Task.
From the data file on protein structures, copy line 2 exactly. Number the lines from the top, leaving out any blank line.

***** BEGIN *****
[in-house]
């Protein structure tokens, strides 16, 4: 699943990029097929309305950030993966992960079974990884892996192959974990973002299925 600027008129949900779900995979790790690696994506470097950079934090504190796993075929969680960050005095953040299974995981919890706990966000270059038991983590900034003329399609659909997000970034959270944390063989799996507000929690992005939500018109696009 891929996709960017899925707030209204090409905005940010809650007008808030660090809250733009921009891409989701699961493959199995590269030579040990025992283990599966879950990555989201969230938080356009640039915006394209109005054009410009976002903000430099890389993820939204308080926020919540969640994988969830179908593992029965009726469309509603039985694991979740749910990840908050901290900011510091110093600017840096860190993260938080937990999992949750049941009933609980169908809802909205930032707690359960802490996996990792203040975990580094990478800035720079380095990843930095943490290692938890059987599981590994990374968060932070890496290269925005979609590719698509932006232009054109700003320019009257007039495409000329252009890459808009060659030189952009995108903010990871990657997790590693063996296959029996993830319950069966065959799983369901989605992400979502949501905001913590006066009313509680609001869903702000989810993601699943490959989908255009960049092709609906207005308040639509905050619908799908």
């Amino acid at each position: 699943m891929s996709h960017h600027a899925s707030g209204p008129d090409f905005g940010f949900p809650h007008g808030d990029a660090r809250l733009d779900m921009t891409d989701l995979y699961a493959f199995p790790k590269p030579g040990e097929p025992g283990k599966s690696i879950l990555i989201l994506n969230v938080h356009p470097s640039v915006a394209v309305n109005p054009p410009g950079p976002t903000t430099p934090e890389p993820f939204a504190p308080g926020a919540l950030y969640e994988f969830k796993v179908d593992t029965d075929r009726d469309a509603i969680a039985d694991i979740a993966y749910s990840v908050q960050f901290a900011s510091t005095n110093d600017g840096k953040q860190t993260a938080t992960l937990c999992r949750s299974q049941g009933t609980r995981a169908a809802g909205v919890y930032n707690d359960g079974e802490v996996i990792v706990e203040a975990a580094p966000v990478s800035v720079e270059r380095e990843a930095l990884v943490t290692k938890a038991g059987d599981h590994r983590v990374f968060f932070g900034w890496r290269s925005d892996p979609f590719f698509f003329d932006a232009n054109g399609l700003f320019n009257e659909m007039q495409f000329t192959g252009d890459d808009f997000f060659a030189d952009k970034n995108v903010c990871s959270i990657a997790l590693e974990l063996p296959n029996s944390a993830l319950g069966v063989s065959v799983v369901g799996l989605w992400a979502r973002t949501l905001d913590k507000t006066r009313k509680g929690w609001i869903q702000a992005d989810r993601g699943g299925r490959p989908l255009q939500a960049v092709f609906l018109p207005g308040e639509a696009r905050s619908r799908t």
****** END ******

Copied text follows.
């Protein structure tokens, strides 16, 4: 699943990029097929309305950030993966992960079974990884892996192959974990973002299925 600027008129949900779900995979790790690696994506470097950079934090504190796993075929969680960050005095953040299974995981919890706990966000270059038991983590900034003329399609659909997000970034959270944390063989799996507000929690992005939500018109696009 891929996709960017899925707030209204090409905005940010809650007008808030660090809250733009921009891409989701699961493959199995590269030579040990025992283990599966879950990555989201969230938080356009640039915006394209109005054009410009976002903000430099890389993820939204308080926020919540969640994988969830179908593992029965009726469309509603039985694991979740749910990840908050901290900011510091110093600017840096860190993260938080937990999992949750049941009933609980169908809802909205930032707690359960802490996996990792203040975990580094990478800035720079380095990843930095943490290692938890059987599981590994990374968060932070890496290269925005979609590719698509932006232009054109700003320019009257007039495409000329252009890459808009060659030189952009995108903010990871990657997790590693063996296959029996993830319950069966065959799983369901989605992400979502949501905001913590006066009313509680609001869903702000989810993601699943490959989908255009960049092709609906207005308040639509905050619908799908």